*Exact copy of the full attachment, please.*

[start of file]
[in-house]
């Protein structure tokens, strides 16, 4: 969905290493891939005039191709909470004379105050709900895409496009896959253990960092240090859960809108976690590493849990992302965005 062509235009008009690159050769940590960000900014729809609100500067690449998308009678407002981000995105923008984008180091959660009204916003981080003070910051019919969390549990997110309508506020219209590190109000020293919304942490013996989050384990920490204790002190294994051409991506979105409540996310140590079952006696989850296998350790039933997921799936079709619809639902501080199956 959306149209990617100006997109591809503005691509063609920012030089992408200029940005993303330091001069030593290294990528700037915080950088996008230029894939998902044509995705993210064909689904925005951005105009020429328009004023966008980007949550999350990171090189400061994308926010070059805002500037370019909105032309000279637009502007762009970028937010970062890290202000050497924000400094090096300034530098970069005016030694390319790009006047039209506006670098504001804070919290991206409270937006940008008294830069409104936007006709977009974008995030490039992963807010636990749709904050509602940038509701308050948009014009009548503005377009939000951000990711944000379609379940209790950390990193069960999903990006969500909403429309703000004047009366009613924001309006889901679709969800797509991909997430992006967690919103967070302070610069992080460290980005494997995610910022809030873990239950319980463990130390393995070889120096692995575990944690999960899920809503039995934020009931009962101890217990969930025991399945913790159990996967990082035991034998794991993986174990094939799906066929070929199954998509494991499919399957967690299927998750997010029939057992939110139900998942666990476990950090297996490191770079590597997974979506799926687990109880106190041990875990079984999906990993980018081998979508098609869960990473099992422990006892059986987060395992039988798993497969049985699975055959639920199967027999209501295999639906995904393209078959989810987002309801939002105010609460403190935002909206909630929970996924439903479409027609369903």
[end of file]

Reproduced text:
[in-house]
């Protein structure tokens, strides 16, 4: 969905290493891939005039191709909470004379105050709900895409496009896959253990960092240090859960809108976690590493849990992302965005 062509235009008009690159050769940590960000900014729809609100500067690449998308009678407002981000995105923008984008180091959660009204916003981080003070910051019919969390549990997110309508506020219209590190109000020293919304942490013996989050384990920490204790002190294994051409991506979105409540996310140590079952006696989850296998350790039933997921799936079709619809639902501080199956 959306149209990617100006997109591809503005691509063609920012030089992408200029940005993303330091001069030593290294990528700037915080950088996008230029894939998902044509995705993210064909689904925005951005105009020429328009004023966008980007949550999350990171090189400061994308926010070059805002500037370019909105032309000279637009502007762009970028937010970062890290202000050497924000400094090096300034530098970069005016030694390319790009006047039209506006670098504001804070919290991206409270937006940008008294830069409104936007006709977009974008995030490039992963807010636990749709904050509602940038509701308050948009014009009548503005377009939000951000990711944000379609379940209790950390990193069960999903990006969500909403429309703000004047009366009613924001309006889901679709969800797509991909997430992006967690919103967070302070610069992080460290980005494997995610910022809030873990239950319980463990130390393995070889120096692995575990944690999960899920809503039995934020009931009962101890217990969930025991399945913790159990996967990082035991034998794991993986174990094939799906066929070929199954998509494991499919399957967690299927998750997010029939057992939110139900998942666990476990950090297996490191770079590597997974979506799926687990109880106190041990875990079984999906990993980018081998979508098609869960990473099992422990006892059986987060395992039988798993497969049985699975055959639920199967027999209501295999639906995904393209078959989810987002309801939002105010609460403190935002909206909630929970996924439903479409027609369903």